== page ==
Do not buy cheap musical instruments

Over the last decade, more and more cheap musical instruments have been flooding the markets from Asia and other countries offering cheap labour. These inexpensive musical instruments are made in a way that maximises the quantity made, rather than the quality. A factory in China is known to produce over 15,000 guitars a month in addition to pianos, violins and many other types of musical instruments.

Some of these large manufacturers can produce superb quality musical instruments that are just as good as those produced in North America and Europe. Brands such as Jinyin and Eastman have factories in china and use tonewoods for instruments such as violins. They at least have a hand carved finished, even though they are produced on production lines. Jinyin states that "Jinyin's 800 employees make 15,000 Saxophones, 25,000 Flutes, 20,000 Clarinets , 7,000 Piccolos, 50,000 violins and many thousands of French horns, Trumpets and Trombones each year". In the US, these instruments are commonly sold as inexpensive student models.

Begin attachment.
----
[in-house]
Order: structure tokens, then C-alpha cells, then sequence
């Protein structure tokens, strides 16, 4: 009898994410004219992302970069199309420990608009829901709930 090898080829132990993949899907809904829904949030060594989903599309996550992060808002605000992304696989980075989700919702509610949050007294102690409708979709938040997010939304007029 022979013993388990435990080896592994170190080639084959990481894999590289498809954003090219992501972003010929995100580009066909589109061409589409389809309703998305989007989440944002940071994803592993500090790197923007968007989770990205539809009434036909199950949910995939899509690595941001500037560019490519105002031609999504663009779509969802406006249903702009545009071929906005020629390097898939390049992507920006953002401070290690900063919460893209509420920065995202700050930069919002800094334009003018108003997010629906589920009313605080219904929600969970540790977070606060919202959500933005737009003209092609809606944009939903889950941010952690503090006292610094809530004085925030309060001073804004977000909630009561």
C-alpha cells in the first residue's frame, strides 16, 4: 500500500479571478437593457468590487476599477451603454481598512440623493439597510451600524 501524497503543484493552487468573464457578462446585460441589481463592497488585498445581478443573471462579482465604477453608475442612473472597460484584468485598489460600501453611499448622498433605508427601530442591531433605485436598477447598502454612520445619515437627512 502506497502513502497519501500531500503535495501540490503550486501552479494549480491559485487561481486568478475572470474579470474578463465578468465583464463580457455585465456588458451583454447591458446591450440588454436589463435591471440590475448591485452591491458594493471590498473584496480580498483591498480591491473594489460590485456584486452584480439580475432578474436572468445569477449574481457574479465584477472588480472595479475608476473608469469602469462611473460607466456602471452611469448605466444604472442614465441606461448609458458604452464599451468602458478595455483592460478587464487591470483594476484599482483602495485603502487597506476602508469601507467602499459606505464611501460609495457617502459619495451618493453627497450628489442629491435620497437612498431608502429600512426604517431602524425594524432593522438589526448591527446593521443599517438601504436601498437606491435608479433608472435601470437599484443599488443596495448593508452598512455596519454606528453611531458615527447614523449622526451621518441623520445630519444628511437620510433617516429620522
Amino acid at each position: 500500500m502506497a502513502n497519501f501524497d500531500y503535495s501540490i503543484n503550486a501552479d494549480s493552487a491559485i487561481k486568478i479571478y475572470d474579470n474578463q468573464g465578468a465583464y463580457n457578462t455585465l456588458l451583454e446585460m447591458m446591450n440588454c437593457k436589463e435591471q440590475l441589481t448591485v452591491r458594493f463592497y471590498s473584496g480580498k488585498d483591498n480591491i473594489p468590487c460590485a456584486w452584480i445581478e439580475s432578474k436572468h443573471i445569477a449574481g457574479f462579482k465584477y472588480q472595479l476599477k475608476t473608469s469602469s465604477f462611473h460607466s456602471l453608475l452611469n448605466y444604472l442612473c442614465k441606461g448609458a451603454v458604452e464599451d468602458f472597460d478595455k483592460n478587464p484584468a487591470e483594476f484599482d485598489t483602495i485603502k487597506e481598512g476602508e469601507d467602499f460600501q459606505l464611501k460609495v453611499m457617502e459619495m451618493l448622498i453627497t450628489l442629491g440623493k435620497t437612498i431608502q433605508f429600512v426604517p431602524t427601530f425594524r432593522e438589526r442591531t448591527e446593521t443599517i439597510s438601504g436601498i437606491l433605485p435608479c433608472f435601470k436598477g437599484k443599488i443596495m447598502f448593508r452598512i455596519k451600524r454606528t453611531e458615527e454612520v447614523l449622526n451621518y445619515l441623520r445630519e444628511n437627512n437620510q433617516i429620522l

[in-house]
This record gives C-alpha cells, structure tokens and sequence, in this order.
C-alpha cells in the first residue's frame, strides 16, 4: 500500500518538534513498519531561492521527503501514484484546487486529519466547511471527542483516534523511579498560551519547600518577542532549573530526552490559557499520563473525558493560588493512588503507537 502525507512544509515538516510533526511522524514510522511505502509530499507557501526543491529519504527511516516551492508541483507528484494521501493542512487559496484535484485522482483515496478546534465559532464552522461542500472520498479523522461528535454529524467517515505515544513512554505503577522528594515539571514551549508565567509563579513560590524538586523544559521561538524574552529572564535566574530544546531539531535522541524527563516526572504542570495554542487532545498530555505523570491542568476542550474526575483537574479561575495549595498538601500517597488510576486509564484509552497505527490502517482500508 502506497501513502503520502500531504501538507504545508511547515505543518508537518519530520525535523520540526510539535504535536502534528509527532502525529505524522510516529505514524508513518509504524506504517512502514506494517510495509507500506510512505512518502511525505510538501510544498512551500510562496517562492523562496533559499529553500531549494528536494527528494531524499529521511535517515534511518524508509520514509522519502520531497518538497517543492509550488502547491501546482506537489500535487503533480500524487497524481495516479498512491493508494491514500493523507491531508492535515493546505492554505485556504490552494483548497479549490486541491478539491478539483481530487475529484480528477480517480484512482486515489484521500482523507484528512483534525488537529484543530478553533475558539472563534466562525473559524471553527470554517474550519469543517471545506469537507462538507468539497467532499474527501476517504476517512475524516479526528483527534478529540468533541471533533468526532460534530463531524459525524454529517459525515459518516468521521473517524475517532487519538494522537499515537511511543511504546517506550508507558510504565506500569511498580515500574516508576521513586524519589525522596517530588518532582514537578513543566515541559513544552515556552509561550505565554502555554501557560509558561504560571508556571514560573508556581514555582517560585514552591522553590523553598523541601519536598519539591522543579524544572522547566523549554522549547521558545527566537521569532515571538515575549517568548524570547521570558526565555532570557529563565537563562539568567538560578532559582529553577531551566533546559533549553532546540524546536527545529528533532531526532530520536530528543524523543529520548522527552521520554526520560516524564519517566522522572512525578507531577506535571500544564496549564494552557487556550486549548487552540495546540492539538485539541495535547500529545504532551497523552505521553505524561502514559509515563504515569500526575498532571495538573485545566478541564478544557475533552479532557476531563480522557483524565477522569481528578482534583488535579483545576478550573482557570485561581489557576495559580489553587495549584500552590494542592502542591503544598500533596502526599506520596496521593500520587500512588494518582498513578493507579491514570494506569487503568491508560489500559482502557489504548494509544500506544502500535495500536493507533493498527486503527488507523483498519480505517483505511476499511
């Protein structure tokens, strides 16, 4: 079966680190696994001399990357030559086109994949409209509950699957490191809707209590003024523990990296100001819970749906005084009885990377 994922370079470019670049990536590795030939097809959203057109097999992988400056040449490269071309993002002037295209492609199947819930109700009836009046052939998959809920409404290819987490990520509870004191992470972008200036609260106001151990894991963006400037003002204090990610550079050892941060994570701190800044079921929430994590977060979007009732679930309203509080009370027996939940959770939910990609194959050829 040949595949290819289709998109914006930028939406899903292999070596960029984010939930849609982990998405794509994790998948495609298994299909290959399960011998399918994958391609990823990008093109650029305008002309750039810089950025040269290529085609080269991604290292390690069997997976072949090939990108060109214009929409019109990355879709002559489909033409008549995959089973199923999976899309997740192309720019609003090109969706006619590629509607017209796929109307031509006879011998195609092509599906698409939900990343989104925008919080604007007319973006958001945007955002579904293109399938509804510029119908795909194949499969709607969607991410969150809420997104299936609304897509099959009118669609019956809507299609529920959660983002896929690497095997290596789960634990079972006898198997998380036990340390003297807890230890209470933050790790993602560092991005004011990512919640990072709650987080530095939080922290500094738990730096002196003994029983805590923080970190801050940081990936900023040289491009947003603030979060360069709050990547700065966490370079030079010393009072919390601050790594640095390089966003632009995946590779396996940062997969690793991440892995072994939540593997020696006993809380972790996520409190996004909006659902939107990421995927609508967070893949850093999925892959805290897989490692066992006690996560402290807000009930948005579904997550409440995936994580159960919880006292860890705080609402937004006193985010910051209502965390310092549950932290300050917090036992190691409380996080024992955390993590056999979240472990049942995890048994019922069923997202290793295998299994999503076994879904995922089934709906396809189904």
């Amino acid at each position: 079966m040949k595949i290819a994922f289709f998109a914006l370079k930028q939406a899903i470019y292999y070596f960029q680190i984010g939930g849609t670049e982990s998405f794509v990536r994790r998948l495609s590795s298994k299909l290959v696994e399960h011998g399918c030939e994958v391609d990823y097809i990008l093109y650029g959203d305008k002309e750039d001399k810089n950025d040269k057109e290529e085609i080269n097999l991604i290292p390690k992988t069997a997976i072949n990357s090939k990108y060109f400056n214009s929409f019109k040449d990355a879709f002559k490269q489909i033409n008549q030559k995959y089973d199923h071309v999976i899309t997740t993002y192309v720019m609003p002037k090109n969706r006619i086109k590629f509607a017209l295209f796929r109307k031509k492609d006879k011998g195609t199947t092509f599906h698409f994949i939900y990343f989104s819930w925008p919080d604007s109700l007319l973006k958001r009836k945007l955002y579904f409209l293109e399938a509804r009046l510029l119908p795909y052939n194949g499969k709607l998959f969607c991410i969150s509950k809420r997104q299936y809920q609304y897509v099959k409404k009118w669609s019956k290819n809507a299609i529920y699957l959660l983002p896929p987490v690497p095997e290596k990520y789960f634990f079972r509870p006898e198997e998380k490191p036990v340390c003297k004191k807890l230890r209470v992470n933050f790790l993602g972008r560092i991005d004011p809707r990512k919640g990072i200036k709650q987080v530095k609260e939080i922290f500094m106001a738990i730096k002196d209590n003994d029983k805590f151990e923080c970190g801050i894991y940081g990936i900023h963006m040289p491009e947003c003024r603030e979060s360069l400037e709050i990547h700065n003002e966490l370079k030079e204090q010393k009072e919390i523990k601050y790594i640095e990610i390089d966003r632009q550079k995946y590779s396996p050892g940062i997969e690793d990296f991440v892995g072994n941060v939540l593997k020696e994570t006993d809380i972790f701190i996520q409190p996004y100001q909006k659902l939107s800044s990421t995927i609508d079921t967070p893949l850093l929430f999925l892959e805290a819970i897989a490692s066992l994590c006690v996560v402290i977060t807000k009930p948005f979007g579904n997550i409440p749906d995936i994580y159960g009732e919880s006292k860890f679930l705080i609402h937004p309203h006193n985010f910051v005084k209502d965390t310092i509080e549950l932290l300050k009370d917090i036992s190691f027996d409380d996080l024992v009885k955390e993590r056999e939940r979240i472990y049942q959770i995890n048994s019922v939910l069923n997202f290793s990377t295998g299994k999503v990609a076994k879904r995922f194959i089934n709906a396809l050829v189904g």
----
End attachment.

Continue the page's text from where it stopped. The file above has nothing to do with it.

Many of the cheaper musical instrument manufacturers are not as careful about the quality of the products that they are creating. With violins as an example, this can mean:

  • Low quality materials

  • Poor quality coatings and finishes

  • Badly fitting parts

  • Compromised tone quality

For brass instruments this can mean:

  • Thin metal parts

  • Poor quality coatings and finishes

  • Cheap metal that breaks easily

  • Misaligned keys

These types of instruments can be found under many unknown brand names. Many of the brand names try to give a European feel to the instrument. Even the descriptions that they are sold with can be misleading hype. Examples of such misleading advertising are:

  • "German Engineered"

  • "The Original"

Parents looking for a child's first instrument should look into the differences between brands that are available. If you do not buy a well known brand, the instrument may cost you more in the long term. You need to remember that unknown brands and cheap musical instruments are:

Harder to fix
If something goes wrong with your cheap or unknown brand musical instrument, you might not be able to do anything about it. Local repairmen might not be able to fix substandard instruments and the replacement parts may not be available.
Harder to play and have a lower quality sound
Instruments that are not produced with much care can lack the expected sound quality. This can frustrate students and cause them to give up.
Not an investment
Good quality instruments are an investment and should retain value. Poor quality instruments will not keep their value and will cost you more in the long run.
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